WILSON A. BENTLEY (1865 - 1931). Snow Crystals. New York: McGraw-Hill, 1931.
Bentley, popularly known as the "snowflake man," was born on the family farm at Jericho, Vermont, and remained there all his life. His formal education was only the little he got from his mother, who taught him at home until he was fourteen, and at the public school of Jericho. With the aid of a small microscope which his mother had used as a school teacher, he became fascinated with the varied forms of the snowflake and began making pen-and-ink sketches of as many of them as he could. But the flakes were fleeting, the sketching tedious, and the results imperfect. In 1885, his mother persuaded his father to buy him a camera and young Bentley soon constructed a crude device by which he could obtain enlarged photographs of snow crystals. Gradually at first, and then rapidly, selections from these snow-crystal pictures appeared in newspapers, magazines, and books, both in the United States and abroad, many of them in the Monthly Weather Review of the United States Department of Agriculture.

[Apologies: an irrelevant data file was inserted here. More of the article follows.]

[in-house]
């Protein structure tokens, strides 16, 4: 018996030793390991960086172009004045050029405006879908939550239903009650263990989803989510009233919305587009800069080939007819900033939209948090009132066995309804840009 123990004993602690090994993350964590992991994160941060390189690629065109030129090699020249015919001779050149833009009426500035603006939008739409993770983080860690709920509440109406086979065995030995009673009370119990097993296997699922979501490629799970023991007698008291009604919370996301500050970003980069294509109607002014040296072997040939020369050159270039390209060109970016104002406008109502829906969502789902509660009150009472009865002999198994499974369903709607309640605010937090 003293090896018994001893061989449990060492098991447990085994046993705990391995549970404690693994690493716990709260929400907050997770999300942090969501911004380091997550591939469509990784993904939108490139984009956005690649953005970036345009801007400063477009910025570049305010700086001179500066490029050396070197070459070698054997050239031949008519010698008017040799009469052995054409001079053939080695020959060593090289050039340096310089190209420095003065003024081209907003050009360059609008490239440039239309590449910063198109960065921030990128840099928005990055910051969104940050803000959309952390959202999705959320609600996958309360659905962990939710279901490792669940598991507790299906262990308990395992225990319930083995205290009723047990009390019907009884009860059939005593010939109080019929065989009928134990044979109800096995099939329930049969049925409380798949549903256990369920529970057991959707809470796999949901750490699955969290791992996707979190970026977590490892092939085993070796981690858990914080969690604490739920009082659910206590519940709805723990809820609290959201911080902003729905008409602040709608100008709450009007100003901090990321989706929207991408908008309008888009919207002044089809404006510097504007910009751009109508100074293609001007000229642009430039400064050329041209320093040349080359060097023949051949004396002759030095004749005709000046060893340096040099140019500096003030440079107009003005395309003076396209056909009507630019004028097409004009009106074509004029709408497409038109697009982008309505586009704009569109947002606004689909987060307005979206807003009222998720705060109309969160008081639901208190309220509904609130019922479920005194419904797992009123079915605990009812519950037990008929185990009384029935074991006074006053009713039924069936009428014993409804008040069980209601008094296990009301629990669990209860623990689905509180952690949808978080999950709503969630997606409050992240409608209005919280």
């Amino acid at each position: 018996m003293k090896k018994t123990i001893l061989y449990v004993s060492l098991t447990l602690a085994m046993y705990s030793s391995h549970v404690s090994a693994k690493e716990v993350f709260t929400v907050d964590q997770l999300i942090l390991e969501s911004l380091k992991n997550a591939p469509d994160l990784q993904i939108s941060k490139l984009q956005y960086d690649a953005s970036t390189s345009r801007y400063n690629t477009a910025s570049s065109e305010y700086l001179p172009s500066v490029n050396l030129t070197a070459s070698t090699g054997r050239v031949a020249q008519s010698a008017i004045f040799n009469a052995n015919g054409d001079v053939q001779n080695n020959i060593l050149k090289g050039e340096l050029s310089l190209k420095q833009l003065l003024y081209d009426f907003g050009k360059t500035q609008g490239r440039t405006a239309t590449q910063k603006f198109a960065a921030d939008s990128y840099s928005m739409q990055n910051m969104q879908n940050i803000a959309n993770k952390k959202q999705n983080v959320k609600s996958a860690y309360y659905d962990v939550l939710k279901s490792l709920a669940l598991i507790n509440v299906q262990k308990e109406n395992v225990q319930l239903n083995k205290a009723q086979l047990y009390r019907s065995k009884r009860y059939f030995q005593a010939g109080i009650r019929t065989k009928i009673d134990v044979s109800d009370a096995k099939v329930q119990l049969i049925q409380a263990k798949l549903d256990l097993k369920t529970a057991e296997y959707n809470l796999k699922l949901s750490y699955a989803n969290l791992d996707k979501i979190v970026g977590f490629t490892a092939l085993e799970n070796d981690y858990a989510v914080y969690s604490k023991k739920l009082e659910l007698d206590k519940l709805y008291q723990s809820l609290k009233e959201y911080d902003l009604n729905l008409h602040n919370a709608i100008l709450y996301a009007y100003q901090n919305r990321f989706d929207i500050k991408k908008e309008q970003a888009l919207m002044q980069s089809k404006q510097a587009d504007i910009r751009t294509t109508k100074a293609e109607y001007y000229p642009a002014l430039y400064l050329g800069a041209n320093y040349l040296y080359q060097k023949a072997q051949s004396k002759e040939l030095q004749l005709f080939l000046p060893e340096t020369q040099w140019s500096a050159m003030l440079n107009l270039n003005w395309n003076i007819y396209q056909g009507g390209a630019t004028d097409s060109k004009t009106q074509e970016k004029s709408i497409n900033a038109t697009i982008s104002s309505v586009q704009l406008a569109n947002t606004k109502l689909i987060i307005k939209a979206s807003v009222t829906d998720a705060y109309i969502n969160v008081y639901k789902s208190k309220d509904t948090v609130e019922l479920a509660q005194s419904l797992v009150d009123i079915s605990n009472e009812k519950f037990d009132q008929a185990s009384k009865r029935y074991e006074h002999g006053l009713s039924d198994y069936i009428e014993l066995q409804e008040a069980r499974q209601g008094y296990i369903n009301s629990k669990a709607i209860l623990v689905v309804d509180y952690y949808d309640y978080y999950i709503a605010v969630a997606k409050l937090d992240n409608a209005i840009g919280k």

For fifty years, practically Bentley's only interest was in picturing nature's water beauties - clouds, dew, frost, and, above all else, the snow crystal in its myriad forms. Bentley wrote in 1925, "Under the microscope, I found that snowflakes were miracles of beauty; and it seemed a shame that this beauty should not be seen and appreciated by others. Every crystal was a masterpiece of design and no one design was ever repeated. When a snowflake melted, that design was forever lost. Just that much beauty was gone, without leaving any record behind."
The book was made possible by the American Meteorological Society, with the aid of a subsidy by one of its fellows and the courage of a large publishing firm, McGraw-Hill. After furnishing the necessary pictures and being paid for them (he got no royalty, that going to the Meteorological Society), he knew nothing more of the book's progress until it was completed in 1931. It bore the title Snow Crystals, and the text was supplied by William J. Humphreys (1862 - 1949), a meteorologist at the U.S. Weather Bureau. The book contained more than 2400 snow crystal images, no two of them alike.
"Wilson Alwyn Bentley," Dictionary of American Biography. New York: Charles Scribner's Sons, 1944.